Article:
Rhode Island’s first round of RICAS results are in but have not yet been released to the public. As with everything in this current climate, critics of the current governor, Gina Raimondo, are convinced that she is hiding the scores because surely they must be disastrous. And maybe they are. On the other hand, the first round of a new test—and Lord knows we change them often enough—does require results to be analyzed so that cut scores can be set. So it would logically take longer to release them the first time around than in following years.
Let’s apply a bit of common sense and conventional wisdom to the situation: If the results were strong, we would have heard about them. Maybe not in great detail but we would know that, for the first time in basically forever, the Ocean State had crushed an annual statewide assessment. And it is true that all the whisperings and off-the-record commentary behind the scenes are that the results are not good. And what incumbent wants to be talking about that just days before the election?
But here’s the deal, at least for me: Gina Raimondo is the strongest education candidate on the ballot. She understands the research about the importance of 3rd grade reading scores. She knows that parents need more options when it comes to their children’s education and that zip code (often a proxy for family income) can’t be the sole determining factor in where a child attends school. She is one of only two Democrats running for governor—in the country—who is ranked strong on both opportunity and innovation by the Center for Education Reform; Republican candidate Alan Fung did not receive as strong a rating. Gina is tackling the urgent issue of crumbling schools in a way that none of her predecessors ever had the political will to do because she actually believes that all students are entitled to a public school that is warm, safe, and dry. Imagine that.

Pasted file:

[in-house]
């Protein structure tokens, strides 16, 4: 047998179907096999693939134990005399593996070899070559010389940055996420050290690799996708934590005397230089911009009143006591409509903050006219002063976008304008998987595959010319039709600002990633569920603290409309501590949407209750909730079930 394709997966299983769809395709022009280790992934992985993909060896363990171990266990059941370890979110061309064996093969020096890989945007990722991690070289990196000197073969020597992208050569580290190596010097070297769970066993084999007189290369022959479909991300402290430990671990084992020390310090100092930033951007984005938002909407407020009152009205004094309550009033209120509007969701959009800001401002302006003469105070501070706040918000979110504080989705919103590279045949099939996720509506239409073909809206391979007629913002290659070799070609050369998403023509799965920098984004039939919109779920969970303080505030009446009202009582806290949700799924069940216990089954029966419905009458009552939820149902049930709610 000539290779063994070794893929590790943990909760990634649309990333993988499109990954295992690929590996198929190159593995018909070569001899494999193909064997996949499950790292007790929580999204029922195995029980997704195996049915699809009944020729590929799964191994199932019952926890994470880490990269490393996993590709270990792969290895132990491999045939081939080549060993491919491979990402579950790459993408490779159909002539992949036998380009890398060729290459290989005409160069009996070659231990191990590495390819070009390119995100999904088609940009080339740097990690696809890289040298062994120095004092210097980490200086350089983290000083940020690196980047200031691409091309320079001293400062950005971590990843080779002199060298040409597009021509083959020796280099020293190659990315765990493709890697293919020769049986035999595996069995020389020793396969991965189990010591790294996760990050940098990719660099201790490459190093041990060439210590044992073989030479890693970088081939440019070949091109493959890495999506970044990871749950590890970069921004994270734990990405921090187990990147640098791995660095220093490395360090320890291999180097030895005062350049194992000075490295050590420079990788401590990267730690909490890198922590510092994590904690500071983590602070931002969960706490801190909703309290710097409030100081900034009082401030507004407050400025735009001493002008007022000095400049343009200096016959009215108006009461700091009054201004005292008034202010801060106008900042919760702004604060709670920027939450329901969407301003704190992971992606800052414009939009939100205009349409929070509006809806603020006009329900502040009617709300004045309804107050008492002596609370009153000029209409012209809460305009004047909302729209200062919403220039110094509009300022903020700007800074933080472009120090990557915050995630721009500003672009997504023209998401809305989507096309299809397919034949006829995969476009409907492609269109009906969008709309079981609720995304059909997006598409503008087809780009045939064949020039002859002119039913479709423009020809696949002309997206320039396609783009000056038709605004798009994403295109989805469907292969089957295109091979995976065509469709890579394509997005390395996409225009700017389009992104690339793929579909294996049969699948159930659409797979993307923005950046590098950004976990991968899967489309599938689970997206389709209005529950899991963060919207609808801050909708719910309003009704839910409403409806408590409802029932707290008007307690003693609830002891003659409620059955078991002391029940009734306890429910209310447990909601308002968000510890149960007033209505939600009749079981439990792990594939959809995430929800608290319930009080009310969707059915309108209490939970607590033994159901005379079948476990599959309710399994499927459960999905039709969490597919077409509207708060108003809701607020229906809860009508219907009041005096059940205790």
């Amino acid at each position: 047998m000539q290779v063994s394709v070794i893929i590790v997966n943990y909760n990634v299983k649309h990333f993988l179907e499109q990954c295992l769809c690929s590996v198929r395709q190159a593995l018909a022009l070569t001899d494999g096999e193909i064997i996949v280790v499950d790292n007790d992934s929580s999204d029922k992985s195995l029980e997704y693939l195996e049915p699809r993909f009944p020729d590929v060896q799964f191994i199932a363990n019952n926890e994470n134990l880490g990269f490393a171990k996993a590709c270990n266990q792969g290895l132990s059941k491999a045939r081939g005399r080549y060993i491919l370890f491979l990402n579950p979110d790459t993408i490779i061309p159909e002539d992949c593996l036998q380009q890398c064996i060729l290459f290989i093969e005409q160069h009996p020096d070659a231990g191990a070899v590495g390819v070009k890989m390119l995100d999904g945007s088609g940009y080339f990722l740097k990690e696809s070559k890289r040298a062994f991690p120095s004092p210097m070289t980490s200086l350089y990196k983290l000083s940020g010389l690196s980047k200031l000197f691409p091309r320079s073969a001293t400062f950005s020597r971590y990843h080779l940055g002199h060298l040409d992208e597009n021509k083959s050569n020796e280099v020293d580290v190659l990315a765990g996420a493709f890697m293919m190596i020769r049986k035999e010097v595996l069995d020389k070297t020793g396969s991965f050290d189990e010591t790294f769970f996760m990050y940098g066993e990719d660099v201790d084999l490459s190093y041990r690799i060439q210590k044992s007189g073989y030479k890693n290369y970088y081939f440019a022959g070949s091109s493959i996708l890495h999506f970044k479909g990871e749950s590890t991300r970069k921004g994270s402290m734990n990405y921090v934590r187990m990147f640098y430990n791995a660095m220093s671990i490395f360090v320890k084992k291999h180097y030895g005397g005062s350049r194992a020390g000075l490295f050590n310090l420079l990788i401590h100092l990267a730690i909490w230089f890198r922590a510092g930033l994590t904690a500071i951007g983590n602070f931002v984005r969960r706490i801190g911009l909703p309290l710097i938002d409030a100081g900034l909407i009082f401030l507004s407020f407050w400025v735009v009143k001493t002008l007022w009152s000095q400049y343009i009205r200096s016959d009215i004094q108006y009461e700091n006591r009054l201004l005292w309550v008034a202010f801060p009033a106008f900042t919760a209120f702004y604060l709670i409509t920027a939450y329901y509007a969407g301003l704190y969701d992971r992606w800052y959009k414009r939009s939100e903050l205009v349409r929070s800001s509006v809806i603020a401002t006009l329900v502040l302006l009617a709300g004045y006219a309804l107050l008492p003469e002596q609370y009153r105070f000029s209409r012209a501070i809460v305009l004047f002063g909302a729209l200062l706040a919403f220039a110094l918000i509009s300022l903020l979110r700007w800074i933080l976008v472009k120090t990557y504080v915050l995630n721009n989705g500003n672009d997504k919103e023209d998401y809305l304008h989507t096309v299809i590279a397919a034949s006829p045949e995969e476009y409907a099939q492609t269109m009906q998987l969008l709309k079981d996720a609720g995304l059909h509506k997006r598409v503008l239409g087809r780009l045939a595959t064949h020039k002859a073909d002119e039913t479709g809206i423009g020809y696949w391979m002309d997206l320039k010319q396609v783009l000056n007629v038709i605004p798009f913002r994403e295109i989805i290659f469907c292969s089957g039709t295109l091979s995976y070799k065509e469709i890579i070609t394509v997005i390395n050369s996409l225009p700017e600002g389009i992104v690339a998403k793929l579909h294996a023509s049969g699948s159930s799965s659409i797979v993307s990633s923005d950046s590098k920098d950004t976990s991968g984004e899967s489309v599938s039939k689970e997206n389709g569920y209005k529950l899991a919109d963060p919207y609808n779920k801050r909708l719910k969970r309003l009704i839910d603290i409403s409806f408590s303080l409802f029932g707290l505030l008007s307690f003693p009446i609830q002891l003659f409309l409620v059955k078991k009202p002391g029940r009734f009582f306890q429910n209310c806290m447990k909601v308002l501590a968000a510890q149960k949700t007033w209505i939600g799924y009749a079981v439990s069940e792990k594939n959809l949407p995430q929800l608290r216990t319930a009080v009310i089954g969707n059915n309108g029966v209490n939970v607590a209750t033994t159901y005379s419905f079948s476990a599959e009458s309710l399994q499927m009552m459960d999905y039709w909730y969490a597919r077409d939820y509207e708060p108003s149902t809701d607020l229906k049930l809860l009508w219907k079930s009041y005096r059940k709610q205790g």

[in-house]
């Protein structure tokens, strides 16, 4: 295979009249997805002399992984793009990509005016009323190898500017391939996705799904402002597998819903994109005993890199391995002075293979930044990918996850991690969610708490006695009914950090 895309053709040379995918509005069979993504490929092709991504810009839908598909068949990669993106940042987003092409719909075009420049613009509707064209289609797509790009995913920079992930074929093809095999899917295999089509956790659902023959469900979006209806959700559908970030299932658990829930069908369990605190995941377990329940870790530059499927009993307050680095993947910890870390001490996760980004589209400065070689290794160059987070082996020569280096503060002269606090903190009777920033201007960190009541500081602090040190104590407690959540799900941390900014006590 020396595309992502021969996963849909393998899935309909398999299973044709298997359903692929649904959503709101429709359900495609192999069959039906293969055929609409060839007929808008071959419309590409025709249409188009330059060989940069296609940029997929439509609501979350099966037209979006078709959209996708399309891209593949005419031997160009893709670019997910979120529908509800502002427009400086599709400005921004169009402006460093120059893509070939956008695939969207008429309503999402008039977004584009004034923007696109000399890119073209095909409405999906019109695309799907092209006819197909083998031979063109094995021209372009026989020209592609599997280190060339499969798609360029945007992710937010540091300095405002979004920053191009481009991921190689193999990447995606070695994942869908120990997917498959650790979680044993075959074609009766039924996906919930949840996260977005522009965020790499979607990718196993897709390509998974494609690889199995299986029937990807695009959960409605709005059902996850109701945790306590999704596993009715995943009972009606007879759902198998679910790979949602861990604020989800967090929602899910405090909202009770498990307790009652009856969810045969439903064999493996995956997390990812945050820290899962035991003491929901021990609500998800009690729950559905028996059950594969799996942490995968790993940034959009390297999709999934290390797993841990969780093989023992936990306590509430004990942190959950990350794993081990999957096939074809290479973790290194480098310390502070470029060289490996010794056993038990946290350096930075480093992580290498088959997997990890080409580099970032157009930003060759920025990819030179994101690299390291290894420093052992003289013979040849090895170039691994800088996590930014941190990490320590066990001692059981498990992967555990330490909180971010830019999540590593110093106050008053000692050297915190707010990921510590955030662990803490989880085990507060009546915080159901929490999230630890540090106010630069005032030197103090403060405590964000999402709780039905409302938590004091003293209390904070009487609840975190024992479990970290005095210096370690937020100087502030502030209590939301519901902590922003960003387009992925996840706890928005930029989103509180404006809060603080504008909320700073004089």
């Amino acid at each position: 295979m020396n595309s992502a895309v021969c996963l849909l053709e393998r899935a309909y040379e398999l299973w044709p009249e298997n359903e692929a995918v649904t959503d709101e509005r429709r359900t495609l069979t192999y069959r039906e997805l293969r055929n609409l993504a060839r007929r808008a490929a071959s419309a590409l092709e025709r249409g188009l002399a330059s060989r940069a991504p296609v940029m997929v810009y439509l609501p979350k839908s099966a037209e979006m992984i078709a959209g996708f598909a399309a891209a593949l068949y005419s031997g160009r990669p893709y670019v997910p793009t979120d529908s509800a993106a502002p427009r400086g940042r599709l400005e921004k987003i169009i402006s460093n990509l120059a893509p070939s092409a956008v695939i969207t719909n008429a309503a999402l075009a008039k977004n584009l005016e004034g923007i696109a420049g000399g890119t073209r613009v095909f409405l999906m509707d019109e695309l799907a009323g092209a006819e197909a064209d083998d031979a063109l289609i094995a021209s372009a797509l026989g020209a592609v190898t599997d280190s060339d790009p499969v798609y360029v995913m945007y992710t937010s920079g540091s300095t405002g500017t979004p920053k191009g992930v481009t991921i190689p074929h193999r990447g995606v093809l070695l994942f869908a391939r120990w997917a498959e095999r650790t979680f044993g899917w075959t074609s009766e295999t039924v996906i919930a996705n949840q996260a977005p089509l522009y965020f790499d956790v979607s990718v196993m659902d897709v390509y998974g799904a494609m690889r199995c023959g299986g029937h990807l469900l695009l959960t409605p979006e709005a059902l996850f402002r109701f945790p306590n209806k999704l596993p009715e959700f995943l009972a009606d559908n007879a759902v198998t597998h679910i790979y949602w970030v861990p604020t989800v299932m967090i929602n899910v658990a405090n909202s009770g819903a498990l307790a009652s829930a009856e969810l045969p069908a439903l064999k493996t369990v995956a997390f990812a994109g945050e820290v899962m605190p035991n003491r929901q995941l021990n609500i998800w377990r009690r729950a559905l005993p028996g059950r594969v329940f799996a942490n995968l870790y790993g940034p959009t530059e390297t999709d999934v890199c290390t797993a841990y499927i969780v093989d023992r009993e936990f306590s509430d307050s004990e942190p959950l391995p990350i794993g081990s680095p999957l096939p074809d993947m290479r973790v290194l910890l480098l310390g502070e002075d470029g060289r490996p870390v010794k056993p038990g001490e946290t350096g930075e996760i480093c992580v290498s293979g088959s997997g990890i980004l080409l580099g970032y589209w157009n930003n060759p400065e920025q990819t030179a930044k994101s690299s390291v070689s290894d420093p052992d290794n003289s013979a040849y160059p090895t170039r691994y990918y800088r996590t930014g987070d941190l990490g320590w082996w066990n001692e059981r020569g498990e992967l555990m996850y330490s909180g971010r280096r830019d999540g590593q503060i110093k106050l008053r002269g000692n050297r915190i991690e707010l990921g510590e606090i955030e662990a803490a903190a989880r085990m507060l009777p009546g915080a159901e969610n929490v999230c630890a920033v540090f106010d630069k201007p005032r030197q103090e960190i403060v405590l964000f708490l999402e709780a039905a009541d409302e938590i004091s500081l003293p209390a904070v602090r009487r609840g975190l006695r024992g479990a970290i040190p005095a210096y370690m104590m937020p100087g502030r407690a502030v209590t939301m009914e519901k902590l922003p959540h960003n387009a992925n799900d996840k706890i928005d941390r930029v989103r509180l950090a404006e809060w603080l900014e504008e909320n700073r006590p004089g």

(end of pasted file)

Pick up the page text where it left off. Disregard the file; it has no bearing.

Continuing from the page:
Raimondo’s opponents—Republican Alan Fung and Independent Joe Trillo—have predictably seized on the test score issue and if either of them had anything smart to say about improving K-12 education, maybe I’d be more willing to jump on their bandwagon. But their attacks on her for allegedly withholding test results are just as political as delaying the scores would be so at the end of the day, while both are frustrating, they are just noise in the closing days of a midterm election.
But hold on tight everyone because if you aren’t already shaken up by our state’s 3rd place ranking for teacher absenteeism or our rank of 46th in 8th grade math, I suspect that the RICAS results may be a wake up call about how poorly we are doing across the board. If we care about the future of our children and our state’s economy, we must expect more.
So no matter who wins Tuesday, he or she will have their work cut out for them if they want to get anywhere close to neighboring Massachusetts in the quality of education Rhode Island provides to its children. And I look forward to demanding that we do.
Update: This piece was updated to correct that claim that Gina Raimondo is the only Democrat governor with positive ratings from the Center for Education Reform for both education innovation and opportunity. Democrat Jared Polis running in Colorado also does.